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Ten (10) Tech Trends That Will Change 2013 Business, Innovation Opportunities

Ten (10) Tech Trends That Will Change 2013 Business, Innovation Opportunities | Innovation & Institutions, Will it Blend? | Scoop.it

Excerpts from10 top technology trends that may shape your 2013 business creativity and innovation.


Excerpts:



1. Big data goes mainstream.


Paul Daugherty, CTO at Accenture, predicts that 2013 will be the year that many companies plunge into big data in a big way, which doesn't ensure success, notes M. Eric Johnson, director of the Center for Digital Technology at Dartmouth University.
   

"…we will continue to see a good deal of disappointment, …a lot of companies are clueless about how to unlock the value …in their data."

  
2. The digital enterprise emerges.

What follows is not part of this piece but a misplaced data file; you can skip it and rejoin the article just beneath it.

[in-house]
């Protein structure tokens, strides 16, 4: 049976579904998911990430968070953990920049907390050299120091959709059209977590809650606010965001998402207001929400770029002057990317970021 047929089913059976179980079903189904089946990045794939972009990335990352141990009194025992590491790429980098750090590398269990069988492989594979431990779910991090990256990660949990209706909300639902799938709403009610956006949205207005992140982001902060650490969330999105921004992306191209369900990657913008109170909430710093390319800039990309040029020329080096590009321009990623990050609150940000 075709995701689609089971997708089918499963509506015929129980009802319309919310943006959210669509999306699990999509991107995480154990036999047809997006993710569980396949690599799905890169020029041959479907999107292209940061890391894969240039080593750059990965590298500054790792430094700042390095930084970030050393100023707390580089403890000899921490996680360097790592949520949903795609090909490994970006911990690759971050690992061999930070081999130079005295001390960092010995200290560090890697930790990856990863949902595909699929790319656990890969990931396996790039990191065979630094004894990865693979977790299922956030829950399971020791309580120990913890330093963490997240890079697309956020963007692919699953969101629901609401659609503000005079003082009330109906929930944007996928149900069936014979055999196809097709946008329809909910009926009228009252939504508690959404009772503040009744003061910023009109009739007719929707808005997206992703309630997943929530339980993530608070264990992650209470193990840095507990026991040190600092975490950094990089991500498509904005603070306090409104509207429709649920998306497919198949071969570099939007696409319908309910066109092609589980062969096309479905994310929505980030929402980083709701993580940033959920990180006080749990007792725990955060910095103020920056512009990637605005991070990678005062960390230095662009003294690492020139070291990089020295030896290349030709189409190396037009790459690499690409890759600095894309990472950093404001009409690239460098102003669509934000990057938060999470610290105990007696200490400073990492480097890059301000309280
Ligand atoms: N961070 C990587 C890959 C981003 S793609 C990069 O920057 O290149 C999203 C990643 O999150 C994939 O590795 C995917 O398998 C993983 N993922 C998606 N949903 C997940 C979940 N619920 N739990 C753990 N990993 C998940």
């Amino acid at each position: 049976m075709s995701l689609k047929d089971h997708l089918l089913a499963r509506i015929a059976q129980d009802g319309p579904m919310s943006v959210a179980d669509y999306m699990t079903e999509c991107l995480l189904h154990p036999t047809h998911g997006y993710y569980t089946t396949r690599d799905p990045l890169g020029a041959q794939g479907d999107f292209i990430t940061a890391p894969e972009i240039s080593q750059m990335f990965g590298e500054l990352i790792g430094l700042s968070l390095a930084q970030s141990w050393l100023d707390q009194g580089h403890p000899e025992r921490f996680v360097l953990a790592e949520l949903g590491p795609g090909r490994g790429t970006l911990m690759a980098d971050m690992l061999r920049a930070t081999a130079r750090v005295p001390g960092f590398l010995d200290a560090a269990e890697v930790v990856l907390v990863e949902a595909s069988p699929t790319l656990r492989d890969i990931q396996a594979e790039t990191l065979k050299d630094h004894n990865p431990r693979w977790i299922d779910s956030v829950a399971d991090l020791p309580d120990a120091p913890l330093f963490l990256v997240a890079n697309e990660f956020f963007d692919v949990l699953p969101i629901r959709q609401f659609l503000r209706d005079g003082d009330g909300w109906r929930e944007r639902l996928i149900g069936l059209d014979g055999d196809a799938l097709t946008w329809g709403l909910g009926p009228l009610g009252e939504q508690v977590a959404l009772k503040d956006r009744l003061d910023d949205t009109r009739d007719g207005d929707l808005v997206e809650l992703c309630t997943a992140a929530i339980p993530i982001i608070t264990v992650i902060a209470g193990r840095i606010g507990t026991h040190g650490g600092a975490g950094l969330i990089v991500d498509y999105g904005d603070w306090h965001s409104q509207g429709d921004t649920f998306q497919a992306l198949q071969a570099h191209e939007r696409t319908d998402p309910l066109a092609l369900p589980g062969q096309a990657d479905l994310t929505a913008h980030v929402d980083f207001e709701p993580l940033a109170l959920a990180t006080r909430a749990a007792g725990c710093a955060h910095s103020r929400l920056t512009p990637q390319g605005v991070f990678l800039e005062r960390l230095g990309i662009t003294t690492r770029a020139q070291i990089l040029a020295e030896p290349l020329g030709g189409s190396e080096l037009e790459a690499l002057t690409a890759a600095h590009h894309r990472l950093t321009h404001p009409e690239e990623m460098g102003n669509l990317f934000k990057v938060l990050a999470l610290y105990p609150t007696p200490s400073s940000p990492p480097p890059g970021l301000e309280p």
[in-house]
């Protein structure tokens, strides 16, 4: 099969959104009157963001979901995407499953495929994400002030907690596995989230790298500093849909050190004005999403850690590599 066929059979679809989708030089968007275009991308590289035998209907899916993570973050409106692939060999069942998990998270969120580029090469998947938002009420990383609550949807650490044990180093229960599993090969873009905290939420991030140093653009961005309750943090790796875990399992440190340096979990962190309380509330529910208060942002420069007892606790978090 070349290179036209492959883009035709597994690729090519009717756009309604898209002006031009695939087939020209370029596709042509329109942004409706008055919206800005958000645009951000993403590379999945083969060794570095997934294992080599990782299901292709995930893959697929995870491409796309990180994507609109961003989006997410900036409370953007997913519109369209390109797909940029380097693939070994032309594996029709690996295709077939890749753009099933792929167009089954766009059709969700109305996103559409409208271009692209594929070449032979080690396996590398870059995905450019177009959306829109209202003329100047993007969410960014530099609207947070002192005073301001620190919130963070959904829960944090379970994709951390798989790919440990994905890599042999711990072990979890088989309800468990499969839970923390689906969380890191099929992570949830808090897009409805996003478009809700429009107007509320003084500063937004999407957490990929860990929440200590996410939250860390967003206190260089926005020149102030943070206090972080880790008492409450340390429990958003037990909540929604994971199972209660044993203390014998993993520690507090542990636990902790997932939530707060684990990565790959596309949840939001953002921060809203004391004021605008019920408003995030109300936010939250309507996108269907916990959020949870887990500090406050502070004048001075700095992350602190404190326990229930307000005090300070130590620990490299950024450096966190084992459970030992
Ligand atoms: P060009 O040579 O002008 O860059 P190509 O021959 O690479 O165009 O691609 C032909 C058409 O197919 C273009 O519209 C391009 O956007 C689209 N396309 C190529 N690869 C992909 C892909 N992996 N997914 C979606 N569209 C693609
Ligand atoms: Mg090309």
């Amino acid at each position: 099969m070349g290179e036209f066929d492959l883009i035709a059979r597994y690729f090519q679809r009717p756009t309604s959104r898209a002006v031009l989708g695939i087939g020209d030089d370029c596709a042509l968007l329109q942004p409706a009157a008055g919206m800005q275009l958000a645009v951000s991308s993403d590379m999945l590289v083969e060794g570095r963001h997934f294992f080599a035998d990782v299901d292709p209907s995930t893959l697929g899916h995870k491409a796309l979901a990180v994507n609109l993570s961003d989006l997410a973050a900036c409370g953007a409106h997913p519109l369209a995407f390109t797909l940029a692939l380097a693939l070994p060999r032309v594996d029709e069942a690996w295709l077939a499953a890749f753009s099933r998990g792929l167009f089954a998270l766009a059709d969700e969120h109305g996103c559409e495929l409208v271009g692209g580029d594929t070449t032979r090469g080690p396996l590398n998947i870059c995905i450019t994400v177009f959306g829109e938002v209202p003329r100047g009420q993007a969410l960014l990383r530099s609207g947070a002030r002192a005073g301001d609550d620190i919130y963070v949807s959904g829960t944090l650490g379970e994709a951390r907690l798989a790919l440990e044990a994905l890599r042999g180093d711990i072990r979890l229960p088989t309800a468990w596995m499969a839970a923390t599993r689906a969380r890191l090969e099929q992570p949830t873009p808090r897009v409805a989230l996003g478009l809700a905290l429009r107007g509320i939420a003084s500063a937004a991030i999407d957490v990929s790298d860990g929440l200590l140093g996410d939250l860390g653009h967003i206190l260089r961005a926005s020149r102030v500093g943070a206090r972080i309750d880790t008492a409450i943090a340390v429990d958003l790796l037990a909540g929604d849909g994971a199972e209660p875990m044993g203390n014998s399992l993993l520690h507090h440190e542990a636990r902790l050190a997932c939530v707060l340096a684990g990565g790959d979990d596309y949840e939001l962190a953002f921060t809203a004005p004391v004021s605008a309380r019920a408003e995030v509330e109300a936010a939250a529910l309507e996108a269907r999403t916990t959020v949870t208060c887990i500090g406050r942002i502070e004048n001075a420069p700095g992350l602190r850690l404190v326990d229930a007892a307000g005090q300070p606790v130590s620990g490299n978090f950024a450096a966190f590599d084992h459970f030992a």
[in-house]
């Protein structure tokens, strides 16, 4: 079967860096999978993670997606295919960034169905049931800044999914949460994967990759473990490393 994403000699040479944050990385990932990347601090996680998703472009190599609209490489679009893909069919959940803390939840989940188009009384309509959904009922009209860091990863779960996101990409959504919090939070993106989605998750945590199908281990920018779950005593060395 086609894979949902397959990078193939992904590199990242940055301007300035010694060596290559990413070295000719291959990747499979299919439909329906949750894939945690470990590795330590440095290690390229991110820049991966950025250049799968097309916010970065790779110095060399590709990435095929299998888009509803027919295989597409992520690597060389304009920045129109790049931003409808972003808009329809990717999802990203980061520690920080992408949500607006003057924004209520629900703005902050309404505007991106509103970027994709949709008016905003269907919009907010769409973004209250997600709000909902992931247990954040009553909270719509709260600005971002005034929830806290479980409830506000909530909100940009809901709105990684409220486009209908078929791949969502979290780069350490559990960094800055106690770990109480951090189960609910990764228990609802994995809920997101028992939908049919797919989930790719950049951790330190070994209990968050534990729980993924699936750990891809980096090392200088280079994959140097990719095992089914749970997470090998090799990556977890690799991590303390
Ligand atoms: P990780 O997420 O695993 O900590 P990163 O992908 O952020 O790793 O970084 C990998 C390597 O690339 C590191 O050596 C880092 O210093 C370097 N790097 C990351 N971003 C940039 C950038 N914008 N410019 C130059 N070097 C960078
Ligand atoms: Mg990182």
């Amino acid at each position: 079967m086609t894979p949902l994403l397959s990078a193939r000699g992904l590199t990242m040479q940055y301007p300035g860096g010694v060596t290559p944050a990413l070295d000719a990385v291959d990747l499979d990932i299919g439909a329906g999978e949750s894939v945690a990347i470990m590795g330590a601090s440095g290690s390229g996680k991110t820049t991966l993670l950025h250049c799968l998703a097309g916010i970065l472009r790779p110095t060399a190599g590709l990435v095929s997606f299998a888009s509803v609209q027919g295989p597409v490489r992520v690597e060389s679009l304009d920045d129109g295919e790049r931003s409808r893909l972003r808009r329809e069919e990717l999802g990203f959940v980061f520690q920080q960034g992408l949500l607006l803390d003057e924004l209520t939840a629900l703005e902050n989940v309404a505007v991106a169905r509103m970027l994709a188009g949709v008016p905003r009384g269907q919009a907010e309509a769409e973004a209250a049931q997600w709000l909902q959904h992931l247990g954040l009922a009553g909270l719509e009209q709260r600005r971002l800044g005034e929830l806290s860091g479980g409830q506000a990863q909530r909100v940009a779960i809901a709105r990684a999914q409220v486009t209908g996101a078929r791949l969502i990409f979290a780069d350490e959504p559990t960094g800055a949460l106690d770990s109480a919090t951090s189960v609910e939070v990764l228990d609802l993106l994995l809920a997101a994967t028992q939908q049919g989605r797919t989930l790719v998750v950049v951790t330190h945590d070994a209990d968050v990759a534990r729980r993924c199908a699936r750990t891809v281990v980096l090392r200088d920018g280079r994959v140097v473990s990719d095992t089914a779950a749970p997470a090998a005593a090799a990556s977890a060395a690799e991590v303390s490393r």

A confluence of technologies and systems is ushering in an era of digital acceleration. Clouds, mobile technology and social media increasingly make proprietary hardware and software platforms irrelevant.
   

Bill Briggs, global lead of Deloitte Digital and deputy chief technology officer for Deloitte Consulting. "There is an immense interrelationship among various digital technologies. They are profoundly reshaping business and creating enormous opportunities."
    

3. Social media gets sophisticated.

        
"…the combination of mobility, social and location-based services has the ability to transform the enterprise."

     

4. Clouds are everywhere.

   
"The cloud means that you can …create a sum greater than the individual parts, …[which] also translates into greater agility and flexibility."

    

5. IT stocks talent.

   
Organizations are loading up on IT talent and building centers of technology excellence to spur innovation.